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How to fix postfix mail server error ‘relay access denied’ on FreeBSD

Wednesday, January 30th, 2013

If you're running a newly configured Postfix SMTP server and you get in /var/log/maillog errors like:

Relay access denied

i.e. in log whenever you try to deliver a mail to the mail server you get something like:

Jan 29 10:05:04 600h postfix/smtpd[4624]: NOQUEUE: reject: RCPT from[]: 554 5.7.1 <>: Relay access denied; from=<> to=<> proto=ESMTP helo=<>

This is to because the virtualdomain to which postfix is trying to deliver is not added among the domains for which relaying is allowed.

To fix it edit /etc/postfix/ ; find line

relay_domains = $mydestination

and add all domains, for which relaying should be allowed. Let's say you have virtual domains and to enable relaying, add to conf:

relay_domains = $mydestination

Also whether, virtual domain names are read from a separate configured hashed .db file like /etc/postfix/virtual.db

Usually done via /etc/postfix/ via vars:

virtual_mailbox_maps = hash:/etc/postfix/virtual
virtual_alias_maps = hash:/etc/postfix/virtual

Its necessery to run cmd;

postmap virtual
# ls -al /etc/postfix/virtual*
-rwxrwxrwx  1 root  wheel      45 Jan 29 05:27 /etc/postfix/virtual
-rwxrwxrwx  1 root  wheel  131072 Jan 29 10:58 /etc/postfix/virtual.db

This command re-builds virtual.db including all newly input domains in /etc/postfix/virtual

Finally to load new configs its necessary to restart postfix;

This particular Postfix is running on FreeBSD so to restart it;

# /etc/rc.d/postfix restart



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Installing Usual PHP Apache needed modules for new Debian GNU / Linux servers

Tuesday, September 18th, 2012

Almost evertime whether install a new Debian Linux server to host some websites, use the popular small and mid-sized hosting solution combination:

  • Apache webserver
  • PHP module to interpret the PHP programming code
  • MySQL to store the DB Backend

Installing the basis for on Debian is easy:

# apt-get install --yes apache2 apache2-mpm-prefork libapache2-mod-php \
mysql-server php5 php5-mysql mysql-client mysql-common phpmyadmin

This of course is in case, if necessery to run websites which are written to usephp code which is not thread safety (Use Apache child prefork technology to manage processes); For websites writen to be thread safety (not use some forking php functions like: php – exec(); fork(); etc. – I install apache2-mpm-prefork for better Webserver performance and speed.

This minimum collection of packages is good only for basic, websites and most Joomla, WordPress, Drupal or whatever custom PHP websites has to be hosted usually require much more PHP functions which are not part of this basic bundle. Hence as I said prior on almost all new Linux debian / ubuntu deb package based servers need to install following list of extra PHP deb packages:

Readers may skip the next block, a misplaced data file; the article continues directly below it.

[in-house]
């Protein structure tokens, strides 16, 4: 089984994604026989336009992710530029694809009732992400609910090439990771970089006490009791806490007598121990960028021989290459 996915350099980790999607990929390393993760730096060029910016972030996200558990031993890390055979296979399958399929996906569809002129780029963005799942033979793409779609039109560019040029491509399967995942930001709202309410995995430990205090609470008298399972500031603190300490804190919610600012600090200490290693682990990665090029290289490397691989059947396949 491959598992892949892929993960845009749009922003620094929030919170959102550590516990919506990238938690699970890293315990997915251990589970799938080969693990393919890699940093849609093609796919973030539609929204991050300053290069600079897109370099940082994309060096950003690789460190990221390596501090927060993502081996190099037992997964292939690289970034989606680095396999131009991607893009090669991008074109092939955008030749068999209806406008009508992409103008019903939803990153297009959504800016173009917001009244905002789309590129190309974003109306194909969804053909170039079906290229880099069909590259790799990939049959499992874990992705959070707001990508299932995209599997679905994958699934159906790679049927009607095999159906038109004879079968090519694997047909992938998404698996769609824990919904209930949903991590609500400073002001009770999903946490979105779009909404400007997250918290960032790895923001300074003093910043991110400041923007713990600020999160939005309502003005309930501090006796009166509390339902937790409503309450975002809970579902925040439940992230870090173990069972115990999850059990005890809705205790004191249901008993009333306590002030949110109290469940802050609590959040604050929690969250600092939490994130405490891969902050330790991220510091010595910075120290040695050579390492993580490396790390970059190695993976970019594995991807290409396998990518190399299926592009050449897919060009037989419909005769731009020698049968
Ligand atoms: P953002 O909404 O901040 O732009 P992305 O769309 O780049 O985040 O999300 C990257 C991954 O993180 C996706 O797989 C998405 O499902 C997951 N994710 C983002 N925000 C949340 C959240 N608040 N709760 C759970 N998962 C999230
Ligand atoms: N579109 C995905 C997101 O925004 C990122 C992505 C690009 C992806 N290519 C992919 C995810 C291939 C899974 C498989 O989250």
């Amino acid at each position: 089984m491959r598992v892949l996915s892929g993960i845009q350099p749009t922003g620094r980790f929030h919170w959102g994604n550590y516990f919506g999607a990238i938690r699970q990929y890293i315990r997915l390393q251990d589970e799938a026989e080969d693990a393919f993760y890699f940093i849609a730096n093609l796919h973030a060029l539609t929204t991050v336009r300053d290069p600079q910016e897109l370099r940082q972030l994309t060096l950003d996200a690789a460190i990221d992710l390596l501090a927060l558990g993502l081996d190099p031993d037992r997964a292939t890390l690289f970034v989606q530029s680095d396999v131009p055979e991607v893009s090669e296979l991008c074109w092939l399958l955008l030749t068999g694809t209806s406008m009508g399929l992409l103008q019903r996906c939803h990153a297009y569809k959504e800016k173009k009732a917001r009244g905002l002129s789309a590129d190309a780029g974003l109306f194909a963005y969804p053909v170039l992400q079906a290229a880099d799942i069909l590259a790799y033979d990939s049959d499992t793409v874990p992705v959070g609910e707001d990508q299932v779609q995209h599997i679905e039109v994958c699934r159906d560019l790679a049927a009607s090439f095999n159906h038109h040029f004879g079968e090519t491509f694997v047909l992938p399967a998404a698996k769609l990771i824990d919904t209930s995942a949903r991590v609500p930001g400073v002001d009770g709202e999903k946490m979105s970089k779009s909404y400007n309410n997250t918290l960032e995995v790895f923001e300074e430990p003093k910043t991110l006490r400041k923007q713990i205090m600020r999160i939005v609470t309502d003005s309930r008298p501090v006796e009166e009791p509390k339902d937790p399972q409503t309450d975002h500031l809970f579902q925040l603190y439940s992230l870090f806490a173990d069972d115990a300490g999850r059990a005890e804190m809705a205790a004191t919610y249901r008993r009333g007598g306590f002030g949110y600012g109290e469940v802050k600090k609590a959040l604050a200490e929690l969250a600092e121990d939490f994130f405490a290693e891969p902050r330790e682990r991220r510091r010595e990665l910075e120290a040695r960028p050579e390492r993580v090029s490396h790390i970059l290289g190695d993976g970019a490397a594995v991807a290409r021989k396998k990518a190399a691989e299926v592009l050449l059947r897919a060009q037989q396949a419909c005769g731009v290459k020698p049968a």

# apt-get install --yes php-apc php-auth-ssl php-mail \
php-http php-net-smtp php-net-socket php-pear php5-cli php5-curl \
php5-gd php5-imagick php5-mapscript php5-mcrypt php5-odbc php5-sybase \

After installing this standard bundle of modules PHP is extended to support somenice functionalities like Image editting / convertion / resizing … various graphic editting functions as supported by infamous ImageMagick and GDlib, PEAR support (PHP Extension and Application Repository) bundle providing number of useful PHP classes.
php5-xInstalling Usual PHP Apache needed modules for new Debian GNU / Linux serverssl is usually necessery for websites which pass data in XSL format (a specific formatted XML data). php5-xsl is usually necessery for websites containing flash animationsPresentation, videos, games etc.

That is mostly it, hope this helps some sys admin like me who need configure new Debian based hosting server 🙂

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Fixing MySQL server start up “ERROR 1045 (28000): Access denied for user ‘debian-sys-maint’@’localhost’ (using password: YES)”

Friday, September 7th, 2012

I'm still busy configuring the new Lenovo (Le-novo) 🙂 ThinkCenter server necessery for migration of old machines. I've done a lot yesterday but really moving all this stuff takes time …

I moved the SQL databases from the old MySQL server host to the new Debian Linux host.

In order to move databsaes, I did the usual SQL dump from current working host with:

mysql:~# mysqldump --opt --allow-keywords --add-drop-table --all-databases -u root > dump.sql

After that did the standard move of dump.sql to the new host with sftp

mysql-new:~# sftp root@mysql-host
Connected to mysql-host.
sftp> get dump.sql
sftp> exit

and imported dump:

mysql-new:~# mysql -u root -p < dump.sql
Enter password:

Databases dump grow really a lot (7GB)!, so I had to wait for dump.sql to import about 20 minutes – (the host configuration is Dual core 6Ghz 3MB Cache CPU, 4GB DDR3 RAM, 7200 500 GB Hitachi ExcelStor Techno V32O HDD).